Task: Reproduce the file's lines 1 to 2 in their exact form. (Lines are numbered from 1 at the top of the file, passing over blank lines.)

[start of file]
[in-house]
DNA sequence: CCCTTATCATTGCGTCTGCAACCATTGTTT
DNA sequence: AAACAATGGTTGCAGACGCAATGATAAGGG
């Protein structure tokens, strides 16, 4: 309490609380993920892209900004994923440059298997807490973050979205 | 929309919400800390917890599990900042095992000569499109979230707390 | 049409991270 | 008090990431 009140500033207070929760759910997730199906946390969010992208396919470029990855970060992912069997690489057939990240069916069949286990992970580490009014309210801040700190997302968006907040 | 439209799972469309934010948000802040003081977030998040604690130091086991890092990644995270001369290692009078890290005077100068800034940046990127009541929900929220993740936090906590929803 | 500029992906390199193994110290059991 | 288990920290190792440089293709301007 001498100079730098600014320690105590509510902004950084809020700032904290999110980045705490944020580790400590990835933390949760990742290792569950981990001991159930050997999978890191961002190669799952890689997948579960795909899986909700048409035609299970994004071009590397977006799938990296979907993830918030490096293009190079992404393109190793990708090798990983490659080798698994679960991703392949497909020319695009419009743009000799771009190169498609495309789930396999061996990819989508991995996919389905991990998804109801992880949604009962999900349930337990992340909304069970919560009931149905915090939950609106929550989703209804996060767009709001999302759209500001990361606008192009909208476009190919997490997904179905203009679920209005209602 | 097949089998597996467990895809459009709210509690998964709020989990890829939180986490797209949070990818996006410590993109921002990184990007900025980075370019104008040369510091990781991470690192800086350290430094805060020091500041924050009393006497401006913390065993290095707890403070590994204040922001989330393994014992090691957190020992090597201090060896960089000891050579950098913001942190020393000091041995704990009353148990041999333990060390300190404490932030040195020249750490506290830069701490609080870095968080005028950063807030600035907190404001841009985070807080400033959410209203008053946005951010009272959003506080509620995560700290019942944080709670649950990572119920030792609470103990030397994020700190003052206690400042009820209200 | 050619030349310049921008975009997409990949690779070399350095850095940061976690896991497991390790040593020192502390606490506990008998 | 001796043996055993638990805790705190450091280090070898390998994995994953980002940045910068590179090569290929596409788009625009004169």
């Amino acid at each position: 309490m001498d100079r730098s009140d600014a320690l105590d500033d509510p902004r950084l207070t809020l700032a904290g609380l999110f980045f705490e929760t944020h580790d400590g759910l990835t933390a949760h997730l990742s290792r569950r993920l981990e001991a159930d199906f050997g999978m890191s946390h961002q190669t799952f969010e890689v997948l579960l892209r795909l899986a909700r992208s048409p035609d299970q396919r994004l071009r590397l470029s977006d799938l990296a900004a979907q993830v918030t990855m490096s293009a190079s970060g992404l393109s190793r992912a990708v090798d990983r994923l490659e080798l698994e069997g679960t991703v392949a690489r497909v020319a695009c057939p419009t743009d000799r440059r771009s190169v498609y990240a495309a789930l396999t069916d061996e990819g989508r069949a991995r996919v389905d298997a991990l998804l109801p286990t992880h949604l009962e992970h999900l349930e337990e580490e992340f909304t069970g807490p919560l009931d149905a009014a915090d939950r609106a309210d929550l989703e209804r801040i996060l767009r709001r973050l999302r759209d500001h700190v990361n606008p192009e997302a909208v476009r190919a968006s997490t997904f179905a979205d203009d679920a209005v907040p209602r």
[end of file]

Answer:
[in-house]
DNA sequence: CCCTTATCATTGCGTCTGCAACCATTGTTT